Cytomegalovirus (CMV) infection is a pathology of high prevalence. Although 60-90% of the adult world population is infected, it is a latent and asymptomatic infection. However, people who have undergone a transplant are susceptible to present symptoms, as they have been given an immunosuppressive treatment to prevent rejection which weakens their immune system. Consequently, de novo infection or virus reactivation, if patients were already infected, can occur.
Studies conducted by the Hospital del Mar and the Hospital del Mar Medical Research Institute (IMIM) confirm that CMV infection affects up to 30% of patients during the 6 months following the transplant. In these cases, finding infection risk biomarkers that are easily detectable is of great importance, since this infection has also been linked to other long term problems – like trasplant rejection or cardiovascular problems. In fact, there is already a conventional marker, based on the analysis of T lymphocytes.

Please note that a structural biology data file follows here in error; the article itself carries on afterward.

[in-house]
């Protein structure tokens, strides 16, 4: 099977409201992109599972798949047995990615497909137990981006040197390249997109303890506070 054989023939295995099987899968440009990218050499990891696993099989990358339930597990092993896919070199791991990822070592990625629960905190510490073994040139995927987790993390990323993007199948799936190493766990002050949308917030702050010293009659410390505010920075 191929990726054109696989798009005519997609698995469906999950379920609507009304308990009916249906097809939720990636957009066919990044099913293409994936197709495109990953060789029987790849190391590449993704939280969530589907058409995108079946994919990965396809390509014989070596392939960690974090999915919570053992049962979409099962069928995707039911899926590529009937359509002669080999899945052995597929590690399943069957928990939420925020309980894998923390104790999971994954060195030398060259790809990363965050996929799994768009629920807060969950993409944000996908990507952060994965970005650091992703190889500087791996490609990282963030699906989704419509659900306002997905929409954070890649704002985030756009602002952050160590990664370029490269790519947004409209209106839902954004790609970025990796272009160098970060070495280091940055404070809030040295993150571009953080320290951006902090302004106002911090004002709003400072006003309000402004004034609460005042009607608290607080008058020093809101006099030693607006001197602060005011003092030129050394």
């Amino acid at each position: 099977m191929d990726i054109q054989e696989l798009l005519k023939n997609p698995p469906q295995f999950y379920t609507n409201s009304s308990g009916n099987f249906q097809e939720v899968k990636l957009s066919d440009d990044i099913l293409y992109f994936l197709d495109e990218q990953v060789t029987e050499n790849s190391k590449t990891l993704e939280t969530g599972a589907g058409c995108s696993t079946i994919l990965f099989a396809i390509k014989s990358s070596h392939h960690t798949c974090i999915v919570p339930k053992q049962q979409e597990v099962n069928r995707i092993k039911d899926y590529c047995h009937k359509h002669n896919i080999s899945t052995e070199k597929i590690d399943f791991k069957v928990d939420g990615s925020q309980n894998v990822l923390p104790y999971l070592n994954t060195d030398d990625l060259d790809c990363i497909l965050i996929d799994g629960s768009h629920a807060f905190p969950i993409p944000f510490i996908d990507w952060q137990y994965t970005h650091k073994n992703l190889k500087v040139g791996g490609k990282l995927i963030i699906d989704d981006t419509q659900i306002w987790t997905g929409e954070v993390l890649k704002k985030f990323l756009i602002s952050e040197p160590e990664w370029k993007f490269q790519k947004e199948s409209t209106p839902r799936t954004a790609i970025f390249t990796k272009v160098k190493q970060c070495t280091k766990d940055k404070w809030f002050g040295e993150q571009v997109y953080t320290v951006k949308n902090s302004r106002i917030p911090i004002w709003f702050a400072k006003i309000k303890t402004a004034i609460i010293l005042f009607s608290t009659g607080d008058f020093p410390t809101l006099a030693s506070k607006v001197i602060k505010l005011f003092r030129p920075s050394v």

Recently, a team of doctors from Hospital del Mar and IMIM research staff have described a new biomarker, which could complement the analysis of T lymphocytes: the presence of NKG2C receptors in Natural Killer cells helps to protect patients from the progression of CMV infection. The presence or abscence of these receptors could help decide which patients need the preventive treatment.
Michelle Ataya, Dolores Redondo-Pachón, Laura Llinàs-Mallol, José Yélamos, Gemma Heredia, María J. Pérez-Sáez, Joan Vila, Marcel Costa-García, Dàlia Raïch-Regué, Carlos Vilches, Julio Pascual, Marta Crespo, Miguel López-Botet. Pretransplant adaptive NKG2C+ NK cells protect against cytomegalovirus infection in kidney transplant recipients. Am J Transplant. 2019; 00: 1- 14. https://doi.org/10.1111/ajt.15658